• United States



by Dave Gradijan

IRS Warns of Cybersquatters: Be Careful Where You Reveal Personal Data

Mar 16, 20073 mins
CSO and CISOData and Information Security

If you’re paying taxes to the U.S. Internal Revenue Service, there is only one URL you need to know:

That’s what the U.S. tax collecting department said this week in a note on its website, warning taxpayers of tax season scams and reminding them that websites like are not affiliated with the U.S. government.

“Taxpayers may be confused by the proliferation of Internet sites that contain some form of the Internal Revenue Service name or IRS acronym with a .com, .net, .org or other designation in the address,” the IRS said in its note. “Since many of these sites also bear a striking resemblance to the real IRS site, taxpayers may be misled into thinking that the site they have accessed is indeed the official IRS government site.”

The IRS’s warning comes just weeks after Rep. Edward Markey, a Massachusetts Democrat, wrote the IRS, the U.S. Federal Trade Commission and the Department of the Treasury complaining that the operators of the, and websites “may be trying to pass themselves off as official IRS websites.”

All of these sites contain notices on their front pages indicating that they are not affiliated with the IRS, but that was not enough for Markey. “I am not convinced that the fine-print disclaimers at the bottom of these sites stating that they are nongovernmental provide any meaningful protection to consumers,” he wrote.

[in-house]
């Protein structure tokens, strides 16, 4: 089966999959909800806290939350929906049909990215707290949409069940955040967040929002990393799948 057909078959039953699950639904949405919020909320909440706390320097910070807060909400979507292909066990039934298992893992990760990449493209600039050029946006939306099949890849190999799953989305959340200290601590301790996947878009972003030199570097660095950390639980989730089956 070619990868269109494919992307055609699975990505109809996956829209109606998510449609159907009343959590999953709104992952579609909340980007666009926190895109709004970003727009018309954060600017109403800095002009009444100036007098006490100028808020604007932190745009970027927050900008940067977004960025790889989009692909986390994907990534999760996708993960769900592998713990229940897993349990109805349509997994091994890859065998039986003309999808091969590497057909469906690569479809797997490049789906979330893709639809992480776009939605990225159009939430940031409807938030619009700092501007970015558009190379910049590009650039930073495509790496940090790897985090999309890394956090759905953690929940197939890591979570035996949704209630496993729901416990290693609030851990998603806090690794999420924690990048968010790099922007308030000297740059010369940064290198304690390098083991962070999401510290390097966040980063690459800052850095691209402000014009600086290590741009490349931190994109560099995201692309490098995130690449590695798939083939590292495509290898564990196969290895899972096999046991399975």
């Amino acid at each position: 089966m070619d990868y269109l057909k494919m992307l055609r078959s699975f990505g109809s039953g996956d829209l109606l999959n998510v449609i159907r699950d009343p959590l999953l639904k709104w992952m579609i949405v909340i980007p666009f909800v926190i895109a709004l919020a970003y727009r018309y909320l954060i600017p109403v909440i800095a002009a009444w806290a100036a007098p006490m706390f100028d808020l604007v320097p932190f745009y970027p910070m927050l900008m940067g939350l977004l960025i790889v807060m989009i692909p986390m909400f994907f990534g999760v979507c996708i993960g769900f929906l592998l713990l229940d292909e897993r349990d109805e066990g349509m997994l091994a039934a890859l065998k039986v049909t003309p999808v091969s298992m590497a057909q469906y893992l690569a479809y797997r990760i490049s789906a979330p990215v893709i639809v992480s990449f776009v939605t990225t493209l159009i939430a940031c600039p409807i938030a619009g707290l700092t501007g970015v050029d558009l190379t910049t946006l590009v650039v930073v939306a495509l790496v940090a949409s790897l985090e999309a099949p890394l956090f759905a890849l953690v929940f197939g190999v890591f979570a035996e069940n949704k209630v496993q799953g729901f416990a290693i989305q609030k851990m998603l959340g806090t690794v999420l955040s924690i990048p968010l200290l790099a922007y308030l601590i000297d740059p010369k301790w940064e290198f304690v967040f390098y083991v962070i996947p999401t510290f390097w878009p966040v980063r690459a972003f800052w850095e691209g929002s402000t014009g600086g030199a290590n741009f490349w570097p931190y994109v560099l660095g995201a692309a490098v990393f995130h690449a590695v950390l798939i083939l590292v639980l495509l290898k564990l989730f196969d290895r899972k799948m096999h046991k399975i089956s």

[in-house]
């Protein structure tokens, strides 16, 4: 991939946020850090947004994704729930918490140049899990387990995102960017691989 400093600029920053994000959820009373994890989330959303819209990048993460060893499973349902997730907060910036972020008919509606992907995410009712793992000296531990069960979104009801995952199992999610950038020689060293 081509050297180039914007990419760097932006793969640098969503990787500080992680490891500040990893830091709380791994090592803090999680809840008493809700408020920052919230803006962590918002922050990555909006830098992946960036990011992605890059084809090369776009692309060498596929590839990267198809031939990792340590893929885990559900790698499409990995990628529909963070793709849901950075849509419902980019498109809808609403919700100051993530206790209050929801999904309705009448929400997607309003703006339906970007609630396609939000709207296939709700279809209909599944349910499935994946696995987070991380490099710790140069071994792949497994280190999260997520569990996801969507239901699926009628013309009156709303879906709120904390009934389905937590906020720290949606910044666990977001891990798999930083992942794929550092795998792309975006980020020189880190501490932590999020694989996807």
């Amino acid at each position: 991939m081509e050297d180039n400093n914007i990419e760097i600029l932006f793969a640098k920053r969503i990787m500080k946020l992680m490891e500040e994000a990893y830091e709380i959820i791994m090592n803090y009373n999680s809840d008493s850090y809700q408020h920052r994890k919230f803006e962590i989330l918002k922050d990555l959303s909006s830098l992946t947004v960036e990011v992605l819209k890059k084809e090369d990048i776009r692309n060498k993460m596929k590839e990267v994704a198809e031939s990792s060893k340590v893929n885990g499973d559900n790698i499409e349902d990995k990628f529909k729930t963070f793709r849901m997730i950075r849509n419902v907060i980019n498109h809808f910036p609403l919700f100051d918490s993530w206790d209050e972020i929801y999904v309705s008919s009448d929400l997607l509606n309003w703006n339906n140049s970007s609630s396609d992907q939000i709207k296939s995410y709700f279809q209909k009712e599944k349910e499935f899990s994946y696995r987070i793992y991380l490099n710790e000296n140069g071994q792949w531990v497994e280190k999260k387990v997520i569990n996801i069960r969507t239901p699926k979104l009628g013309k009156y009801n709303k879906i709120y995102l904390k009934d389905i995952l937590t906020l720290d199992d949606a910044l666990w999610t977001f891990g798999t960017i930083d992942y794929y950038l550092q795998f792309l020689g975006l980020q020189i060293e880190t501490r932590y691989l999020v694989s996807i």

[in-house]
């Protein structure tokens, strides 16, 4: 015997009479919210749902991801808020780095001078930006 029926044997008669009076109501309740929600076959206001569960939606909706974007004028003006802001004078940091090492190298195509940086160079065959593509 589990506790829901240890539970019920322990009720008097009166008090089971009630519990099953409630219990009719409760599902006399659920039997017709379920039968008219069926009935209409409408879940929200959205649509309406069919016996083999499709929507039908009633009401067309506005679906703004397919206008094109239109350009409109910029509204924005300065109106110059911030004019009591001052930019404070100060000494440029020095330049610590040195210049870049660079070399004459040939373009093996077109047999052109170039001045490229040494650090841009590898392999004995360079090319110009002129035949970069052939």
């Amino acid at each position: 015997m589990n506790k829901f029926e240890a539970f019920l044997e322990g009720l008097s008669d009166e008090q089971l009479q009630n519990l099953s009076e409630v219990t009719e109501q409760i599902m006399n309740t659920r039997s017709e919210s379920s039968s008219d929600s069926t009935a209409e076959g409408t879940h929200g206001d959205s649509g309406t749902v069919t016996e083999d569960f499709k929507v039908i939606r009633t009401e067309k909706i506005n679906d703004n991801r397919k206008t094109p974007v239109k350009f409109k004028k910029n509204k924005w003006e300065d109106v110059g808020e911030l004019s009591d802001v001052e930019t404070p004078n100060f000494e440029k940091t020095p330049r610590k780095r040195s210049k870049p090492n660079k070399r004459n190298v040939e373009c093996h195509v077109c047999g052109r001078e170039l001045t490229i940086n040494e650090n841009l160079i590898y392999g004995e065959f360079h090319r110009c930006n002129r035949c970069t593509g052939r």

Markey, who is chairman of the House Subcommittee on Telecommunications and the Internet, called on the government agencies to intervene and put an end to what he called a “threat to the public interest.” is the third result that comes up in a search for the term “IRS.” The site itself appears to generate revenue by referring readers to a variety of tax-related services from companies like American Express, Visa U.S.A. and 2nd Story Software, makers of TaxACT software.

The IRS note also warned of an ongoing phishing scam, where consumers are told that they have qualified for a federal tax refund. They are then referred to fake IRS sites that ask them for information like Social Security and credit card numbers.

Security experts say they have yet to see these phishing scams in 2007, but they are expected to begin popping up around the April 15 U.S. tax filing deadline. Last year about 75 such websites were seen, beginning on April 12, said Robin Laudanski, team lead with the Phishing Incident Reporting and Termination Squad, a volunteer-run antiphishing group.

The IRS could do more to address the cybersquatting problem, said Enrico Schaefer, an attorney with Traverse Legal who specializes in domain name disputes. “This IRS press release is of zero value,” he said. “When someone ends up at, .net and .com, they think it’s affiliated with the government and they never see this. They would be much better served by simply taking control of those domains.”

The IRS could do this under Internet Corporation for Assigned Names and Numbers’ uniform domain-name dispute-resolution policy, he said.

In 2001, the government of Canada used this procedure to claim a total of 31 Web domains including, and

Representatives of, and could not be reached immediately for comment.

Robert McMillan, IDG News Service